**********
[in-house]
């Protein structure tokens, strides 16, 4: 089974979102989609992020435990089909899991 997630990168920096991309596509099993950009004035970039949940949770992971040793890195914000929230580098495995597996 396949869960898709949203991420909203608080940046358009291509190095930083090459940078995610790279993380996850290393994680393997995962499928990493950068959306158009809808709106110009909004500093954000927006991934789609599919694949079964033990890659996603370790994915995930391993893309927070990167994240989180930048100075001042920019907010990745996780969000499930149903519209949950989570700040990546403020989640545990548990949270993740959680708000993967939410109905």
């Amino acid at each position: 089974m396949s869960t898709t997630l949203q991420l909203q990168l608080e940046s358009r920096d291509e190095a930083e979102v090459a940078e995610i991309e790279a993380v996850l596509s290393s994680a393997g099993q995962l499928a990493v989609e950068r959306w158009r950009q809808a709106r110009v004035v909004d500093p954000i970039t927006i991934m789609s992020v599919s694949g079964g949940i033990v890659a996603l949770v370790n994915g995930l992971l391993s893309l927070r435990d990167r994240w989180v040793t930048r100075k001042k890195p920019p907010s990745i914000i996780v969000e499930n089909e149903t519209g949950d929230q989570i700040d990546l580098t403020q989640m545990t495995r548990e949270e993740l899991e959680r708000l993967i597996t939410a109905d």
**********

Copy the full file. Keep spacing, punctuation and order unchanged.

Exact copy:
[in-house]
């Protein structure tokens, strides 16, 4: 089974979102989609992020435990089909899991 997630990168920096991309596509099993950009004035970039949940949770992971040793890195914000929230580098495995597996 396949869960898709949203991420909203608080940046358009291509190095930083090459940078995610790279993380996850290393994680393997995962499928990493950068959306158009809808709106110009909004500093954000927006991934789609599919694949079964033990890659996603370790994915995930391993893309927070990167994240989180930048100075001042920019907010990745996780969000499930149903519209949950989570700040990546403020989640545990548990949270993740959680708000993967939410109905």
């Amino acid at each position: 089974m396949s869960t898709t997630l949203q991420l909203q990168l608080e940046s358009r920096d291509e190095a930083e979102v090459a940078e995610i991309e790279a993380v996850l596509s290393s994680a393997g099993q995962l499928a990493v989609e950068r959306w158009r950009q809808a709106r110009v004035v909004d500093p954000i970039t927006i991934m789609s992020v599919s694949g079964g949940i033990v890659a996603l949770v370790n994915g995930l992971l391993s893309l927070r435990d990167r994240w989180v040793t930048r100075k001042k890195p920019p907010s990745i914000i996780v969000e499930n089909e149903t519209g949950d929230q989570i700040d990546l580098t403020q989640m545990t495995r548990e949270e993740l899991e959680r708000l993967i597996t939410a109905d």